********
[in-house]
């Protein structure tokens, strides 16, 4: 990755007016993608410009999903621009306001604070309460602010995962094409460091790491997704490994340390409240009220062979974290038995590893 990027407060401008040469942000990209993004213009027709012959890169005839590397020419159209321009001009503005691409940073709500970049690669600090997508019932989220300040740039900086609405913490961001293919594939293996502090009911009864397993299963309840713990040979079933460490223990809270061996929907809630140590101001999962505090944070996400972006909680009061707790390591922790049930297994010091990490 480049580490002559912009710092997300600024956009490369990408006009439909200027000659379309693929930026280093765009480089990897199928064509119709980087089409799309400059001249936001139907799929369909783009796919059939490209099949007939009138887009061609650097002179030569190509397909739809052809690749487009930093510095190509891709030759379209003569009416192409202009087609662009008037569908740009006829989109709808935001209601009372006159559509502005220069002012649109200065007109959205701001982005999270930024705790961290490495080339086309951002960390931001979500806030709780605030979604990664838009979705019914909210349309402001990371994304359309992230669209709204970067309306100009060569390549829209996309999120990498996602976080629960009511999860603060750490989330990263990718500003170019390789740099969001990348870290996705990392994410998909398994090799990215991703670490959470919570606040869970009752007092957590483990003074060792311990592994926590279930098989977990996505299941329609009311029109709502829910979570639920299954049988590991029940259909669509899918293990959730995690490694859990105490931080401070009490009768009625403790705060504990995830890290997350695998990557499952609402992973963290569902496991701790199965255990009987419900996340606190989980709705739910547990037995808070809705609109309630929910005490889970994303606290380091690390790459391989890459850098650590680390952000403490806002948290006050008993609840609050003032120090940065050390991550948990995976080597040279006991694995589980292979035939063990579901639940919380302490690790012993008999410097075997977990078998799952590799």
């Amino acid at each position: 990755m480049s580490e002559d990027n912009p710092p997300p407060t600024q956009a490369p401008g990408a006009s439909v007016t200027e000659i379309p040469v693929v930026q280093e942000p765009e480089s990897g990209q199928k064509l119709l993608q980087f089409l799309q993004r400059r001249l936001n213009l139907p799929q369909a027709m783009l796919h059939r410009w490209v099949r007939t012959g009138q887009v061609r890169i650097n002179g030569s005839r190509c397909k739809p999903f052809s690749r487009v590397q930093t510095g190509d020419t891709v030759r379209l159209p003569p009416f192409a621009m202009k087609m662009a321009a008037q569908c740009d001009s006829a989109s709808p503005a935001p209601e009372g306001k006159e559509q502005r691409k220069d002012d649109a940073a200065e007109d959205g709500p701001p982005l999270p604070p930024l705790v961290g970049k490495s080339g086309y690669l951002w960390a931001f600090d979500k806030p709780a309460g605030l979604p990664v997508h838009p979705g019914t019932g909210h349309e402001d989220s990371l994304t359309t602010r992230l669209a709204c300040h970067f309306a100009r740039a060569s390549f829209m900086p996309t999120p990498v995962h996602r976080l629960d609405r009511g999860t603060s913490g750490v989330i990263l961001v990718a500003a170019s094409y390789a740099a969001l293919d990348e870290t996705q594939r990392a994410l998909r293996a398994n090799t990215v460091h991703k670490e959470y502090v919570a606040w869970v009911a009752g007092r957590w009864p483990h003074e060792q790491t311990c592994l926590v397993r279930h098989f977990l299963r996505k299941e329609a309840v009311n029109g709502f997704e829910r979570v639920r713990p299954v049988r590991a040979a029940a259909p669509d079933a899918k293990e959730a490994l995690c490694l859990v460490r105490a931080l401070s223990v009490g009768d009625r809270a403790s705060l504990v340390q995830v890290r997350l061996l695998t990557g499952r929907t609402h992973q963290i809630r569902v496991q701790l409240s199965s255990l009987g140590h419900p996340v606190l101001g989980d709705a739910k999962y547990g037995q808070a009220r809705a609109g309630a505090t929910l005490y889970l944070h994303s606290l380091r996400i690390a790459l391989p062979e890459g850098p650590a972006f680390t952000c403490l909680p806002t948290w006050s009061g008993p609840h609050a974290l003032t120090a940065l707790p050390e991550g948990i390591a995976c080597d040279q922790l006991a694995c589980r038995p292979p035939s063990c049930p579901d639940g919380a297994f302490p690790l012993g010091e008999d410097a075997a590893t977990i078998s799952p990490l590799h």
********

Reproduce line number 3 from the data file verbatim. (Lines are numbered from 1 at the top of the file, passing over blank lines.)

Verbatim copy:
């Amino acid at each position: 990755m480049s580490e002559d990027n912009p710092p997300p407060t600024q956009a490369p401008g990408a006009s439909v007016t200027e000659i379309p040469v693929v930026q280093e942000p765009e480089s990897g990209q199928k064509l119709l993608q980087f089409l799309q993004r400059r001249l936001n213009l139907p799929q369909a027709m783009l796919h059939r410009w490209v099949r007939t012959g009138q887009v061609r890169i650097n002179g030569s005839r190509c397909k739809p999903f052809s690749r487009v590397q930093t510095g190509d020419t891709v030759r379209l159209p003569p009416f192409a621009m202009k087609m662009a321009a008037q569908c740009d001009s006829a989109s709808p503005a935001p209601e009372g306001k006159e559509q502005r691409k220069d002012d649109a940073a200065e007109d959205g709500p701001p982005l999270p604070p930024l705790v961290g970049k490495s080339g086309y690669l951002w960390a931001f600090d979500k806030p709780a309460g605030l979604p990664v997508h838009p979705g019914t019932g909210h349309e402001d989220s990371l994304t359309t602010r992230l669209a709204c300040h970067f309306a100009r740039a060569s390549f829209m900086p996309t999120p990498v995962h996602r976080l629960d609405r009511g999860t603060s913490g750490v989330i990263l961001v990718a500003a170019s094409y390789a740099a969001l293919d990348e870290t996705q594939r990392a994410l998909r293996a398994n090799t990215v460091h991703k670490e959470y502090v919570a606040w869970v009911a009752g007092r957590w009864p483990h003074e060792q790491t311990c592994l926590v397993r279930h098989f977990l299963r996505k299941e329609a309840v009311n029109g709502f997704e829910r979570v639920r713990p299954v049988r590991a040979a029940a259909p669509d079933a899918k293990e959730a490994l995690c490694l859990v460490r105490a931080l401070s223990v009490g009768d009625r809270a403790s705060l504990v340390q995830v890290r997350l061996l695998t990557g499952r929907t609402h992973q963290i809630r569902v496991q701790l409240s199965s255990l009987g140590h419900p996340v606190l101001g989980d709705a739910k999962y547990g037995q808070a009220r809705a609109g309630a505090t929910l005490y889970l944070h994303s606290l380091r996400i690390a790459l391989p062979e890459g850098p650590a972006f680390t952000c403490l909680p806002t948290w006050s009061g008993p609840h609050a974290l003032t120090a940065l707790p050390e991550g948990i390591a995976c080597d040279q922790l006991a694995c589980r038995p292979p035939s063990c049930p579901d639940g919380a297994f302490p690790l012993g010091e008999d410097a075997a590893t977990i078998s799952p990490l590799h």